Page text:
“Ultimately, the reality is it’s driven by demand. The gold-selling market wouldn’t exist if there weren’t players looking to do this,” Hazzikostas agrees. “As long as the demand exists, the market will exist and the product will exist. As we’ve seen, the illicit creation of this market has tremendously negative effects on the rest of the game and other players. The majority of the gold that ends up being circulated comes from compromised accounts that were cleaned out, sometimes that have been hacked or botted, and we’re fighting an ongoing war against the supply. But I think offering players a much more secure, legitimate option instead of going to a dodgy third-party site - so you can do it legitimately in-game with no worry of being scammed and also helping out another player on the other end of that transaction – it’s just win-win for everybody.”
Though the WoW Token clearly embraces elements of Eve Online’s PEX system, in reality it’s closer to the C.R.E.D.D. model that debuted in Wildstar. Warcraft showed itself long ago to be an amorphous beast, one capable of critically appraising the greatest strengths of its rivals before finding out how best to incorporate them. It’s a trait that’s enabled the MMO to continue growing while its many competitors fell by the wayside, and Hazzikostas isn’t afraid to acknowledge it keeps Blizzard at the front of the pack.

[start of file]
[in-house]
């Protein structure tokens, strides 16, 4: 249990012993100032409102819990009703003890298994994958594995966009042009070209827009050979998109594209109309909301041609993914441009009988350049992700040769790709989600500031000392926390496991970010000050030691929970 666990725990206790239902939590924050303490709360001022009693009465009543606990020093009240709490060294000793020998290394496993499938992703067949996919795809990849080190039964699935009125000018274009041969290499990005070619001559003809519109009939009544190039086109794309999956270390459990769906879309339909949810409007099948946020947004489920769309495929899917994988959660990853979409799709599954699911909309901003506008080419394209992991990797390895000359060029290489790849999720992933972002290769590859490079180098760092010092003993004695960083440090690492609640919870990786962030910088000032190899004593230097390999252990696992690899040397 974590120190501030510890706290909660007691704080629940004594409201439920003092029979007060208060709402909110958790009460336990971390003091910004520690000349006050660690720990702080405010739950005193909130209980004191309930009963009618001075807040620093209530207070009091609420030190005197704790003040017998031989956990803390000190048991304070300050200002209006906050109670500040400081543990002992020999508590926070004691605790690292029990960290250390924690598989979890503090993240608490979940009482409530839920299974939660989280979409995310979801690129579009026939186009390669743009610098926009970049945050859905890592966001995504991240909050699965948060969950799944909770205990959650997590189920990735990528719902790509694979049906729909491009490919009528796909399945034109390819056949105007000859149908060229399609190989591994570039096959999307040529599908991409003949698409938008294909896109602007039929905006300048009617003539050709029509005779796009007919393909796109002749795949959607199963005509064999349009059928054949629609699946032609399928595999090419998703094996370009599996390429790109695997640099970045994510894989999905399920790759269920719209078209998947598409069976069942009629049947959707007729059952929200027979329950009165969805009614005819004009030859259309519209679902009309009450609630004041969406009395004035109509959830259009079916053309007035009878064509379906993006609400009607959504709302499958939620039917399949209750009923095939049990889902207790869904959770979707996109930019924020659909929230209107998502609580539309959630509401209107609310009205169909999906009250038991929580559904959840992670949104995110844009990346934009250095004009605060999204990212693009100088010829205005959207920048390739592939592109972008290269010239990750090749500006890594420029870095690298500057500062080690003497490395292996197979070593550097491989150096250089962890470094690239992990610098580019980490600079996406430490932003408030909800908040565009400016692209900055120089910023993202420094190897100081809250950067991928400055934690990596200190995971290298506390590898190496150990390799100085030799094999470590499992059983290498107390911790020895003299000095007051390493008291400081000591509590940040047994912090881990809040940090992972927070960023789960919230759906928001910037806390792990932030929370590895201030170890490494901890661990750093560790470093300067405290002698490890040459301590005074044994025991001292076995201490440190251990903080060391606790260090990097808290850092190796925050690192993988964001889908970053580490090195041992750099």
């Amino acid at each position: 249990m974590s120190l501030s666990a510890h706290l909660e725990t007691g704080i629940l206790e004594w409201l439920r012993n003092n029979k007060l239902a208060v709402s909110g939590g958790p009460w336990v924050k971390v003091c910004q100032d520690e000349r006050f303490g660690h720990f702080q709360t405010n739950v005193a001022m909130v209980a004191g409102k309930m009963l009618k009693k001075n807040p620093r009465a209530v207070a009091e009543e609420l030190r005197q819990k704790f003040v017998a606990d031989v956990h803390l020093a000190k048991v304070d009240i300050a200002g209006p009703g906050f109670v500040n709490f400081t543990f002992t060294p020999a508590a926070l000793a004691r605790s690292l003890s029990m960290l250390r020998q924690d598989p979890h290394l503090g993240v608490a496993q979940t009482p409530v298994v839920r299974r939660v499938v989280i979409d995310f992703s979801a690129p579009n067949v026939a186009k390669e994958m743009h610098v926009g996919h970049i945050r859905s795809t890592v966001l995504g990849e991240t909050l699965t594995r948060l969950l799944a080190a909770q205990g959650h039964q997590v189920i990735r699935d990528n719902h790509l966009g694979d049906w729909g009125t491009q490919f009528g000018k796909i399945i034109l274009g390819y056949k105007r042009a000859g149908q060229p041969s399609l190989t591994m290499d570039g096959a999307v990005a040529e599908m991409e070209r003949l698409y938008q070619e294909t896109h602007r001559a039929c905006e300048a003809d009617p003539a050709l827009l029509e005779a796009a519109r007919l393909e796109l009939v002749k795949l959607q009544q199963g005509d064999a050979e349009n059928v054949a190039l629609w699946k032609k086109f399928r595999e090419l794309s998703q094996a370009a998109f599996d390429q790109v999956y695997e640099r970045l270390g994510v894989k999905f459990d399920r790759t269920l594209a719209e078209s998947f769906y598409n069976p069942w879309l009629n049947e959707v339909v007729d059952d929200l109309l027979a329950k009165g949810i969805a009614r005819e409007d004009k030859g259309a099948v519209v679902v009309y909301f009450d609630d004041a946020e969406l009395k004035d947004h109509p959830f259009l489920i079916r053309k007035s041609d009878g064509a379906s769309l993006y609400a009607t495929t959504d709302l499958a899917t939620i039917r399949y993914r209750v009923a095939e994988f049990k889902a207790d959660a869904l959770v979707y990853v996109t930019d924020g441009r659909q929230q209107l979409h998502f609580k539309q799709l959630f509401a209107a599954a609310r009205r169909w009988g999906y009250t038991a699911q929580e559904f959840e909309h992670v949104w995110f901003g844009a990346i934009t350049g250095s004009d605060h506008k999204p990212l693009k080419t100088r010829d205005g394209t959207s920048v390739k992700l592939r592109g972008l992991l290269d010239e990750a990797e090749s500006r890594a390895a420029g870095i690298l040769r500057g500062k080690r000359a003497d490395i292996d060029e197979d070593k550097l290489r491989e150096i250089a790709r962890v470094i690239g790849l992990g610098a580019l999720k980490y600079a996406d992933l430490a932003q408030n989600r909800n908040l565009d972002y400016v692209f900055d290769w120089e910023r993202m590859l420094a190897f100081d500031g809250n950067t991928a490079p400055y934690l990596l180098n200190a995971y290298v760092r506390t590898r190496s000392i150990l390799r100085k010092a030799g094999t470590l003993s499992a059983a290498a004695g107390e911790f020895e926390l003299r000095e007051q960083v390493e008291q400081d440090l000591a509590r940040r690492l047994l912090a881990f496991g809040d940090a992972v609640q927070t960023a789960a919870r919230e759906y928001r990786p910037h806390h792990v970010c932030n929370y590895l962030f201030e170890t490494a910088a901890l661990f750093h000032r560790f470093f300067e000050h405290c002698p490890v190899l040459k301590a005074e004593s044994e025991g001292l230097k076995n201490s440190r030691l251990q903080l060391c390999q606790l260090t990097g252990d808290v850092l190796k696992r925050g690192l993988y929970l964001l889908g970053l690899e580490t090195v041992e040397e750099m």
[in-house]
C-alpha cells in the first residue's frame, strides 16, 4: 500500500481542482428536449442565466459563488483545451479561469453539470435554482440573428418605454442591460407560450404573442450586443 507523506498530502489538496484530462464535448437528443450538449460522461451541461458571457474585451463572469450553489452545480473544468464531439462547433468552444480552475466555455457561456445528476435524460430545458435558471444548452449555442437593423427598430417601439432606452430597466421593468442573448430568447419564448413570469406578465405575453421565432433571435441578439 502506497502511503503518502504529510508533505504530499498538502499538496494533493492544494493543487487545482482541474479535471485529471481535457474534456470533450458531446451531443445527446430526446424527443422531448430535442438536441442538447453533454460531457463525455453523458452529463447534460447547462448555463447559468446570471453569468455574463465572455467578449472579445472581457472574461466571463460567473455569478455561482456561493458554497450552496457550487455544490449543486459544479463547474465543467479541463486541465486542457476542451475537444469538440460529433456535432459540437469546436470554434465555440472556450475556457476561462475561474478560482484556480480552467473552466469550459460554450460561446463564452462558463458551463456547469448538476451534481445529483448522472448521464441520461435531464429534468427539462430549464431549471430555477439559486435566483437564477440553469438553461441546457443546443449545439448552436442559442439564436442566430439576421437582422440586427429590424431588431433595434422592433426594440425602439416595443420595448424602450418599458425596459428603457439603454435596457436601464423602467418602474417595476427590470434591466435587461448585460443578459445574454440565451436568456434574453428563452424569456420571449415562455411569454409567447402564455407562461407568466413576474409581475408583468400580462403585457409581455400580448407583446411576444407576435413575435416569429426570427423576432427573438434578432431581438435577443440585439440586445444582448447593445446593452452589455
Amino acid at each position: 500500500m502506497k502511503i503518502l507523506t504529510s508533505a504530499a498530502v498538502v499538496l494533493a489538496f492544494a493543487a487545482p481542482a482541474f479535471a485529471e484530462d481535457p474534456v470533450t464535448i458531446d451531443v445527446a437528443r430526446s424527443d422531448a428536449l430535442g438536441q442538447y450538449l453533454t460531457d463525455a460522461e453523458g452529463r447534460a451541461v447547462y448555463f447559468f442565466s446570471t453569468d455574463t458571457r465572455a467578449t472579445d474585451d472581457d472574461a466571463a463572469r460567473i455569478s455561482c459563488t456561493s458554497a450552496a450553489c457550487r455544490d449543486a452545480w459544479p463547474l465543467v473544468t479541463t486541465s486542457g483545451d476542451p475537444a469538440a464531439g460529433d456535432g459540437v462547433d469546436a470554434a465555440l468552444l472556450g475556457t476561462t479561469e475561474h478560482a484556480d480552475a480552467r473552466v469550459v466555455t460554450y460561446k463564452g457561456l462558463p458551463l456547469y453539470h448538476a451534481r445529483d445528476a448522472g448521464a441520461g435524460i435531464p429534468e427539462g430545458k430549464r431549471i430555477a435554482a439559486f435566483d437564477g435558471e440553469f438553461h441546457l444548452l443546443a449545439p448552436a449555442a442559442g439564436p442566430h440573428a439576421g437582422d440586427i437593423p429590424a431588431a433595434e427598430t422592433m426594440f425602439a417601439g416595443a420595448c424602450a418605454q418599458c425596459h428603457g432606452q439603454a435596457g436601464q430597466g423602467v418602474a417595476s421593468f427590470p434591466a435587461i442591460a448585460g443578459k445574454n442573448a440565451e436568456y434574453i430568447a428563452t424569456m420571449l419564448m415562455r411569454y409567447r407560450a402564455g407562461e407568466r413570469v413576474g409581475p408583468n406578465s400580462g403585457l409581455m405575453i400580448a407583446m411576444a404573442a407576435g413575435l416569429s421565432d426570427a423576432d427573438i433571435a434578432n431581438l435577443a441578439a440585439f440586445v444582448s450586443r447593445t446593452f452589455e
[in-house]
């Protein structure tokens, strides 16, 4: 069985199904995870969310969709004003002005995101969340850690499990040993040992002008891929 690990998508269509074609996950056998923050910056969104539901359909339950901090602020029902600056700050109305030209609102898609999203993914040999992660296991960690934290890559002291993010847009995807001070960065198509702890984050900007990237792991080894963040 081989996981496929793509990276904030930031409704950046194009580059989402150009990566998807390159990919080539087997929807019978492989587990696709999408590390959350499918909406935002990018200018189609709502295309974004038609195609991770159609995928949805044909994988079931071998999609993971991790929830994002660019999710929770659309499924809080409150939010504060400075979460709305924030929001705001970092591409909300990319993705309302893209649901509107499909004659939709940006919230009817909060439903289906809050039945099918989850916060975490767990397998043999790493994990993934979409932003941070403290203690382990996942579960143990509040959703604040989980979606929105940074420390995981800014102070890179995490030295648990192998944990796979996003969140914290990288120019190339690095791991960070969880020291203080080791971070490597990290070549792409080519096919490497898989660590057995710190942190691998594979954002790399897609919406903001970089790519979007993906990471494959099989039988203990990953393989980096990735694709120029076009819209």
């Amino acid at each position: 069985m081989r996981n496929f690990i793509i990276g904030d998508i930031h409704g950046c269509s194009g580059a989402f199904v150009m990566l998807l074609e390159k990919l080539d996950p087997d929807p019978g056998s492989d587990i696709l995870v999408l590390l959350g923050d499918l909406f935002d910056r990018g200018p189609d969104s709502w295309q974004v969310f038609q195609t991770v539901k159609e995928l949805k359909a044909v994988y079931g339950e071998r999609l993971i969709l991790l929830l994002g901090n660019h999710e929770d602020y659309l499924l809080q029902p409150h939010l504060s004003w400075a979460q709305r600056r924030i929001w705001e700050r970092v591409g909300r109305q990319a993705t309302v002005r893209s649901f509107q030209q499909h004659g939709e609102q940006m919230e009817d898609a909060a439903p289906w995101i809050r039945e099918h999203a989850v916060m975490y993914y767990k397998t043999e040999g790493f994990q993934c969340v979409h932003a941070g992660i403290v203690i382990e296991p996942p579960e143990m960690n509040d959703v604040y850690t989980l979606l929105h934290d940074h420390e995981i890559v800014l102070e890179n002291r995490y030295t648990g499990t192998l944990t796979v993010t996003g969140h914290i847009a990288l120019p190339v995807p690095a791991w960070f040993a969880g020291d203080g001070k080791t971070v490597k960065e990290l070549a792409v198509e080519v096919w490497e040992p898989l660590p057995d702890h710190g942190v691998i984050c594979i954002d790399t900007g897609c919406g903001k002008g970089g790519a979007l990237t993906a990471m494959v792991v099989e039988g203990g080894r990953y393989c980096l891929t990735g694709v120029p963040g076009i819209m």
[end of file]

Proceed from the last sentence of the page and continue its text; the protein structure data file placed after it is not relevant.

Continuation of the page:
“I think there’s no question we looked at how C.R.E.D.D. worked out in Wildstar, I mean that’s a game that’s certainly more similar to us and our ecosystem than something like Eve. Eve obviously pioneered this with Plex, but theirs is a very different version and a very different game where you can have your spaceship destroyed and lose your Plex and it’s an economy and a world that’s much more driven by money and in-game currency as a direct analogue for power.
“[In WoW] while more gold is useful, it’s not the same lifeblood it is in other games. But looking at how it worked out elsewhere certainly gave us confidence that this was the right way to go.
“I’m certainly not going to object to a characterisation of us as a group that’s willing to adapt and evolve and move with the times because I think we totally do. We’re also looking to improve upon the experience and the features that are out there.”
Pricing isn’t final yet but, as each Token offers 30 days of game time, it makes sense that it’ll be around as much as a month’s subscription. Despite Hazzikostas’ protestations over this not marking a shift towards free-to-play, it’s still an incredibly significant day in Warcraft’s history. For the first time ever you’ll soon be able to play all the game without purchasing a subscription using real world cash. After a lengthy period of stagnation, the MMO business model is finally changing with even the big dogs finally starting to embrace new forms. Where we go from here is anyone’s guess.
Again for more info from Blizzard and World of Warcraft check out IGN.com